Sign up ×
Stack Overflow is a community of 4.7 million programmers, just like you, helping each other. Join them; it only takes a minute:

Hello I have an unsigned char * that looks (after printf) like this (it's a SHA-1 hash):


I need to convert this unsigned char * to an unsigned int, what do you think it would be the best way to do it ? I have some ideas, but I'm not a C expert so wanted to see someone else ideas before trying my own stuff.

share|improve this question
That's not an unsigned char * you've got there, unless you've got a machine with a really weird architecture. You could easily have an unsigned char * pointing to your value. Exactly what do you want to convert this to, and why? – David Thornley Jan 20 '10 at 17:21

3 Answers 3

up vote 3 down vote accepted

Why would you need a conversion? It's a 160 bit long digest. Digests are used only in two ways:

You print a digest with something like

for (i = 0; i < 20; ++i) {
    printf("%2x", digest[i]);

and compare against another digest with something like

for (i = 0, equals = 1; i < 20; ++i) {
    if (a[i] != b[i]) {
        equals = 0;

It works just fine the way it is as a 20-byte long array of bytes. You don't have to worry about endianness, word length, nothing.

share|improve this answer
The problem is that a SHA-1 String is 160 bytes... what I'm thinking is I could use an array of 5 32bit ints to hold the whole SHA-1 string and make a dedicated Class to handle the comparison operations etc. – Goles Jan 20 '10 at 17:15
@Mr. Gando: What's the difference between an array of 20 characters and an array of 5 ints, for practical purposes? It's not like you're using the ints as ints, just as 20 bytes of storage. Wrapping a digest in a class is a good idea, but using an array of ints rather than characters is pointless. – David Thornley Jan 20 '10 at 17:53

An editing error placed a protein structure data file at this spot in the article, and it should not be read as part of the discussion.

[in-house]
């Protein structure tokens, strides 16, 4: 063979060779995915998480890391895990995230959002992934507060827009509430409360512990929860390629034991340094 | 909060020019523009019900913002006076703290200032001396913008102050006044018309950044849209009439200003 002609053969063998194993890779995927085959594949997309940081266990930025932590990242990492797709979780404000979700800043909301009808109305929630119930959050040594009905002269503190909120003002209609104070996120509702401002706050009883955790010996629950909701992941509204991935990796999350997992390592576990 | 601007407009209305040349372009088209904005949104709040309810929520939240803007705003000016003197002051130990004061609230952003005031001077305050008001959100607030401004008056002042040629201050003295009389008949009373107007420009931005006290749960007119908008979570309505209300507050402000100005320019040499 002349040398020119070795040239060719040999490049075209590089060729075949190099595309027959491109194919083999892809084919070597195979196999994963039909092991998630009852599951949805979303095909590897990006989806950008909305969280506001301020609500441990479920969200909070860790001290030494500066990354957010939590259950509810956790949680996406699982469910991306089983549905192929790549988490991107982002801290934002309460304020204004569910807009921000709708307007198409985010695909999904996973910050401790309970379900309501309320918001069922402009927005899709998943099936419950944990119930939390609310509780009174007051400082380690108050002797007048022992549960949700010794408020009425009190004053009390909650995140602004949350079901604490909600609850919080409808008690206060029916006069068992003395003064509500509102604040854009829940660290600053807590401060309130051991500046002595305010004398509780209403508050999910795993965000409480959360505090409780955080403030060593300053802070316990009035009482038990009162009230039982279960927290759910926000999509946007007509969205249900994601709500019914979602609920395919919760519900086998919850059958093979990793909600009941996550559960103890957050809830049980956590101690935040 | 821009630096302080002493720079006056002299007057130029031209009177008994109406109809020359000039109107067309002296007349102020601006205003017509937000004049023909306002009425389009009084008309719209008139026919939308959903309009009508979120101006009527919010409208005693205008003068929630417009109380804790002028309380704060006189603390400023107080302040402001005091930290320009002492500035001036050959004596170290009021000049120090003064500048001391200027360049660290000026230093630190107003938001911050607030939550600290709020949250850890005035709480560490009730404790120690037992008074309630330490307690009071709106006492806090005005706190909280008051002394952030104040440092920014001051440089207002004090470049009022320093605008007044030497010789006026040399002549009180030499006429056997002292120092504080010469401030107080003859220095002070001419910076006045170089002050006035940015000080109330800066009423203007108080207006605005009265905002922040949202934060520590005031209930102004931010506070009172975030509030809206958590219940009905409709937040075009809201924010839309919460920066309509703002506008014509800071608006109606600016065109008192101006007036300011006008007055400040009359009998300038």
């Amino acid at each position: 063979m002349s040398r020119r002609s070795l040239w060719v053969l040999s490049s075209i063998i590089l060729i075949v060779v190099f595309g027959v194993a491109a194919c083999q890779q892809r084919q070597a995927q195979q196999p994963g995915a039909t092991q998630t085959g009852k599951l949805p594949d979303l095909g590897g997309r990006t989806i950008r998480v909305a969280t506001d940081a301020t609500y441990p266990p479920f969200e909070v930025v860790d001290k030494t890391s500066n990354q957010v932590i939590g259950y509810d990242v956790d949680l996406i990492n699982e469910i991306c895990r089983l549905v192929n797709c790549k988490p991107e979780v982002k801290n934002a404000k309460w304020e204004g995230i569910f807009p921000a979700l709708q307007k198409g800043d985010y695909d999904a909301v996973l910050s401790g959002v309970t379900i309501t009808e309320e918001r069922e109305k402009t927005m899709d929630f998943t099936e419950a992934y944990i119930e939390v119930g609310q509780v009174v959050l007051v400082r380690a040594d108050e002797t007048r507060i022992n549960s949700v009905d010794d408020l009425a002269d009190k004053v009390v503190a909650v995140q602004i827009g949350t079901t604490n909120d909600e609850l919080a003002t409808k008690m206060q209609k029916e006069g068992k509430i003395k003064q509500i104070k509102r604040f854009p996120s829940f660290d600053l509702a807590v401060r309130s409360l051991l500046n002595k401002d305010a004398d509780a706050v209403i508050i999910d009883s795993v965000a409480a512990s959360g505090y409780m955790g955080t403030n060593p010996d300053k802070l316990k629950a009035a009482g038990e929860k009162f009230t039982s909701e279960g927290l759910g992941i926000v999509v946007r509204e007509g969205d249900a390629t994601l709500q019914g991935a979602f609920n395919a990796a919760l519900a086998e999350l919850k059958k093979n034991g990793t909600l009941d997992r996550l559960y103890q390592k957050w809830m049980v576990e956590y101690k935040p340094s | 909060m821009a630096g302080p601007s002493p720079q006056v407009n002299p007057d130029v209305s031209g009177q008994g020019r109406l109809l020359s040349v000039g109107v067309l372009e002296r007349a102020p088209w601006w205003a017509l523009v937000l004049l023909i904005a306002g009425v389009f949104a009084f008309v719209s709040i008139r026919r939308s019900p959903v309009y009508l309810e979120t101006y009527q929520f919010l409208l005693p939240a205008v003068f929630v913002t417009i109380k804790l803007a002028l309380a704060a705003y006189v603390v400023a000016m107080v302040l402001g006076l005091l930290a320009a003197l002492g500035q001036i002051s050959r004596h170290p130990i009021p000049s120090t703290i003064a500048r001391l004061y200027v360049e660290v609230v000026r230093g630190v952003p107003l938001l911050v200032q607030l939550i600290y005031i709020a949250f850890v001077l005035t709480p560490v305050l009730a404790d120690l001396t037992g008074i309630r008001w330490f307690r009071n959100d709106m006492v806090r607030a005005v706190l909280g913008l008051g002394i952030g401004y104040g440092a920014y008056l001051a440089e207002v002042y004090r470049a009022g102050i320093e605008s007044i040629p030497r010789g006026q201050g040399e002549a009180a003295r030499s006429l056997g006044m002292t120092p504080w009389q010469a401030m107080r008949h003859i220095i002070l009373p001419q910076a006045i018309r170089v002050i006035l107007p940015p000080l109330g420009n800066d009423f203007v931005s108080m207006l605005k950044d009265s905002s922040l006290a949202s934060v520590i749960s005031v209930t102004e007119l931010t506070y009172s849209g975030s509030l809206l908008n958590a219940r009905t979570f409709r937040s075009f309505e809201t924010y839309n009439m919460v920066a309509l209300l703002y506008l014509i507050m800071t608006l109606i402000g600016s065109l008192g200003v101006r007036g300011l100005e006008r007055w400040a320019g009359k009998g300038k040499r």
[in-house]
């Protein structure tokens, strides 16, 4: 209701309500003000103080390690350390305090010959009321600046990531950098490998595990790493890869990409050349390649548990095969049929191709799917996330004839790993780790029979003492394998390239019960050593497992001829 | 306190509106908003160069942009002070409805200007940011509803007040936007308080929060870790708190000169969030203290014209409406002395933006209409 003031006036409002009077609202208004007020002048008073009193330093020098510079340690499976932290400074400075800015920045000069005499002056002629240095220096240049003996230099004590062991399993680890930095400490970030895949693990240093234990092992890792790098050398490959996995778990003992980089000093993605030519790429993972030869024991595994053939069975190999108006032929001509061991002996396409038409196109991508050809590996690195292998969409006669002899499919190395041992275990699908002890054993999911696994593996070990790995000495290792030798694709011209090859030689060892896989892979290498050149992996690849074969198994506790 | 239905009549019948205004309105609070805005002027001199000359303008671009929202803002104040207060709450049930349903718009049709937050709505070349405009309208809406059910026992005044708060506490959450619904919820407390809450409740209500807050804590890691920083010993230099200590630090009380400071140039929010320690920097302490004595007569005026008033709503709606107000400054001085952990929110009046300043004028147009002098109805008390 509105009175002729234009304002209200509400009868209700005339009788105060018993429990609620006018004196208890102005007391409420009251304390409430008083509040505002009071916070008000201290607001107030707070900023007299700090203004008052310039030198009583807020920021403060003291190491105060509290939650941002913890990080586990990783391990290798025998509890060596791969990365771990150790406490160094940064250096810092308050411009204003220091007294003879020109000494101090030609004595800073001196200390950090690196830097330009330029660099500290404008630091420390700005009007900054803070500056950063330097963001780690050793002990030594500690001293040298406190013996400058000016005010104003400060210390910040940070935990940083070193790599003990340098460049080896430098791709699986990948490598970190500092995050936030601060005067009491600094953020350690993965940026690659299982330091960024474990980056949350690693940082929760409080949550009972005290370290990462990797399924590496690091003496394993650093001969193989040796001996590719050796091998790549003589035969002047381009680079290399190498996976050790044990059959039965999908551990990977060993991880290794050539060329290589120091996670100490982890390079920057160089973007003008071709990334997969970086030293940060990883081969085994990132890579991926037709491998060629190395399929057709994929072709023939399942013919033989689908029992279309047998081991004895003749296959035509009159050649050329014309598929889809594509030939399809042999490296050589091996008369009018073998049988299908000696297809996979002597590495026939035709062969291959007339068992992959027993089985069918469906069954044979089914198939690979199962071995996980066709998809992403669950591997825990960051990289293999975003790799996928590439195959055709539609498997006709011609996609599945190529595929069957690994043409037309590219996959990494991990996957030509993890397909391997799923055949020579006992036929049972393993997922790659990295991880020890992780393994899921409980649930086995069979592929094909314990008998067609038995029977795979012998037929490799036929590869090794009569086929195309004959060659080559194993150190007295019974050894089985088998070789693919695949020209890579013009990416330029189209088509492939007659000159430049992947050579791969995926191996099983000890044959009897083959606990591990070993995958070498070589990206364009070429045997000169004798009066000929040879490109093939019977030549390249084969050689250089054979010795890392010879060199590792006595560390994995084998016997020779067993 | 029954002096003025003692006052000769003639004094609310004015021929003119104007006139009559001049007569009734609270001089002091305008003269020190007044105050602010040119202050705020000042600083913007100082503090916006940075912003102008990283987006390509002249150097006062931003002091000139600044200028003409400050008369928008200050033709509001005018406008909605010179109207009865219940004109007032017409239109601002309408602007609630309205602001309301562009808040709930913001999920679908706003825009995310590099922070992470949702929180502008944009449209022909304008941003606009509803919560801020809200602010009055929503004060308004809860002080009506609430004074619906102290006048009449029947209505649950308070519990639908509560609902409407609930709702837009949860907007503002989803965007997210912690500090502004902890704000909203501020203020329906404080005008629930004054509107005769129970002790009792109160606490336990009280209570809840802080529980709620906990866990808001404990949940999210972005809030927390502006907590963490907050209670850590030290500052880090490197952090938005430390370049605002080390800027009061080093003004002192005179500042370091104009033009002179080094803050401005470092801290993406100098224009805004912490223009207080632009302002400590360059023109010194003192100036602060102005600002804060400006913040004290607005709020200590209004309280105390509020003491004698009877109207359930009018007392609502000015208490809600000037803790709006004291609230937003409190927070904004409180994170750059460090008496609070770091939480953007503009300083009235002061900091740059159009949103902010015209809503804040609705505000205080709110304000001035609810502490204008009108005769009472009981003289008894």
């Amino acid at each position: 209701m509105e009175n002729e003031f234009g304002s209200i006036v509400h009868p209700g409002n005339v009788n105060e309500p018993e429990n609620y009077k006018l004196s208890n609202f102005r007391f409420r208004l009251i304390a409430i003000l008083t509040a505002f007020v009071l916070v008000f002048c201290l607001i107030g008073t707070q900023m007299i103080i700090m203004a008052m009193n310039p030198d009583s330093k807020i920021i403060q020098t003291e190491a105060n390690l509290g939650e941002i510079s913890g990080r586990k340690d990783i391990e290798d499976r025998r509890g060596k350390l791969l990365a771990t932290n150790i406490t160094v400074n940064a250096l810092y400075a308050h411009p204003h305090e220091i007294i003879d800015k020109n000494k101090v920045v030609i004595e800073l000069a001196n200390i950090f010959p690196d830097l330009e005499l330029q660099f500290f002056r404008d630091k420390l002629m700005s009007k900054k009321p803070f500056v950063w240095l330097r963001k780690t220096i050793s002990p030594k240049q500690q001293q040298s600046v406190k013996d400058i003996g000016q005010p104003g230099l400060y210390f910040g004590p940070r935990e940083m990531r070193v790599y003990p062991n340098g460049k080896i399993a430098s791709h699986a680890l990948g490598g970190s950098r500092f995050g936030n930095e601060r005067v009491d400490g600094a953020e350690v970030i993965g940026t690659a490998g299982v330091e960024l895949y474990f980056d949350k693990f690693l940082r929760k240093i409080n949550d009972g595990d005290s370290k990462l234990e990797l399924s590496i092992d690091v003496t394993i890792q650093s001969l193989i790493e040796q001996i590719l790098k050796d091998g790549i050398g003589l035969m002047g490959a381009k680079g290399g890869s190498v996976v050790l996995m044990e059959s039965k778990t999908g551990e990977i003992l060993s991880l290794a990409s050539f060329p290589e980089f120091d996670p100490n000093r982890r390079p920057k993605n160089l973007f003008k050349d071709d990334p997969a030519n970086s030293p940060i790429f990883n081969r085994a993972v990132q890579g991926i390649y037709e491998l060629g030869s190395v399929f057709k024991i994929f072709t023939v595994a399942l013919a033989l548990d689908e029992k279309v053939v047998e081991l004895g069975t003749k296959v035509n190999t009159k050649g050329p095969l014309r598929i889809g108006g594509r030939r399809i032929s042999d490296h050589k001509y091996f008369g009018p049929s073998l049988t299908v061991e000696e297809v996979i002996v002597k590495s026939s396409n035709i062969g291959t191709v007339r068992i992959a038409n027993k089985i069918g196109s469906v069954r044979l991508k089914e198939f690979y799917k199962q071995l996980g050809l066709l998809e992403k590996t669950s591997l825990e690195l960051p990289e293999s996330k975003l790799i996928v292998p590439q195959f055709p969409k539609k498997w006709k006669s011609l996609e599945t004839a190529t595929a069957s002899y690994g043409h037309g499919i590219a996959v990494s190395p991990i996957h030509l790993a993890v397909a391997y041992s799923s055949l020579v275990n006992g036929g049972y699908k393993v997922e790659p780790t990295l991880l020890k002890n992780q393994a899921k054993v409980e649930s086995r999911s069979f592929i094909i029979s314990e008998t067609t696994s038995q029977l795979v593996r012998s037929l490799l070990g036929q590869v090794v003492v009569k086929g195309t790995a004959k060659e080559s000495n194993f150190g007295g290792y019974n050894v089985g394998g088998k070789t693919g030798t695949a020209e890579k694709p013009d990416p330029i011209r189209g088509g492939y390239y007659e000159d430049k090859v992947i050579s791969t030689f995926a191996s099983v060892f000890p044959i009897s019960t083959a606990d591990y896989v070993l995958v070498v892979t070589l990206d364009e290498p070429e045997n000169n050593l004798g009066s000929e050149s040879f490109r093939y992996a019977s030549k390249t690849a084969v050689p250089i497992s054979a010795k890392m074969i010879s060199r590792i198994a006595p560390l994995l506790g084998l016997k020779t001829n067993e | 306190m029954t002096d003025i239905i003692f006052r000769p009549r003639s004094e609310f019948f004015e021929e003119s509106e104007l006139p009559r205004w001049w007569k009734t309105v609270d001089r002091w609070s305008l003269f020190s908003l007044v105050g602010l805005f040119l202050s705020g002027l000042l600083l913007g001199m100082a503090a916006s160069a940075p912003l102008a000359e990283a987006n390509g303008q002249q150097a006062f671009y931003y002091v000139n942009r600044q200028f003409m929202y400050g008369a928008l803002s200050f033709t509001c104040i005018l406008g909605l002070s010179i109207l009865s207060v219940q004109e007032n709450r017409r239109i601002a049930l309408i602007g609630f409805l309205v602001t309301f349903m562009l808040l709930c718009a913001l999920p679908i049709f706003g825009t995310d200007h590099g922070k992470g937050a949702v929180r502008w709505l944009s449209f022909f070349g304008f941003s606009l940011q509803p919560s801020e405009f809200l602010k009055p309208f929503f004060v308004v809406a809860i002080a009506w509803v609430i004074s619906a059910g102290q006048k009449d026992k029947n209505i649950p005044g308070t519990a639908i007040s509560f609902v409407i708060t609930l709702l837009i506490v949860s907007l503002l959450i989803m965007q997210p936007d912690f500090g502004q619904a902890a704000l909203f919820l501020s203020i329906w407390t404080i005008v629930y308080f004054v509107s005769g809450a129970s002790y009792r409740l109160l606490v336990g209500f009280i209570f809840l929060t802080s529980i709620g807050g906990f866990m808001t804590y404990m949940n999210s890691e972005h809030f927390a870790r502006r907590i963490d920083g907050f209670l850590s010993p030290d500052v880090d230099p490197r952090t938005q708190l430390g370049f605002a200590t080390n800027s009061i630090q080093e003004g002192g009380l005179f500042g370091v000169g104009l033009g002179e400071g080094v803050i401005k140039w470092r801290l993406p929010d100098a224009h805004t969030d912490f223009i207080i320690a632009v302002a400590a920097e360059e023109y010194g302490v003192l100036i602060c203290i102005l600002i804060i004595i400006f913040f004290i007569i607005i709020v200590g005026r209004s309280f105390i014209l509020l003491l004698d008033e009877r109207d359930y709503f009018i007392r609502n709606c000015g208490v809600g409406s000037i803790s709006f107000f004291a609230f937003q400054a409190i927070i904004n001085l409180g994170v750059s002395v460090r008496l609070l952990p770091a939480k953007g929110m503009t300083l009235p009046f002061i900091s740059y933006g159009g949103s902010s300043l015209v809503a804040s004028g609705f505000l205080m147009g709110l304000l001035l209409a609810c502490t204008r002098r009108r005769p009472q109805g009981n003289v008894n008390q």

@David: I agree. Besides, chars are (almost) always 8 bit long (you can always check CHAR_BIT, if you really need to be uber-portable), whereas unsigned ints can have different sizes on different machines, packed in different byte order etc. Extra complexity for little gain. – Tadeusz A. Kadłubowski Jan 21 '10 at 6:32
@ David : What if for your particular implementation you used the ints as ints ? – Goles Jan 22 '10 at 23:24

That's 160 bits, so would be hard to fit in a single unsigned int. However, it'd certainly be possible to fit it into an array of unsigned ints.

Something like this (ugly, makes a couple of assumptions about machine architecture, should probably use CHAR_BITS and a couple of other things compile-time to have the right constants, but should be enough as a proof-of-concept):

unsigned int (*convert)(unsigned char *original)
  unsigned int *rv = malloc(5*sizeof(unsigned int));
  char *tp = original;

  for (rvix=0;rvix<5;rvix++) {
    rv[rvix] = *(tp++)<<24;
    rv[rvix] |= *(tp++)<<16;
    rv[rvix] |= *(tp++)<<8;
    rv[rvix] |= *(tp++);

  return rv;
share|improve this answer
I think that your code got cut ? could you re-paste that ? :-) – Goles Jan 20 '10 at 16:18
Yes, classic case of "oops, < introduces a tag". – Vatine Jan 20 '10 at 16:44
Thanks vatine, will your idea! – Goles Jan 20 '10 at 17:16

Well, that's more than 4 bytes, so if your system uses 32 bits for an unsigned int you can't do it without potentially losing information. IOW, it will have to be a hash of some kind.

share|improve this answer

Your Answer


By posting your answer, you agree to the privacy policy and terms of service.

Not the answer you're looking for? Browse other questions tagged or ask your own question.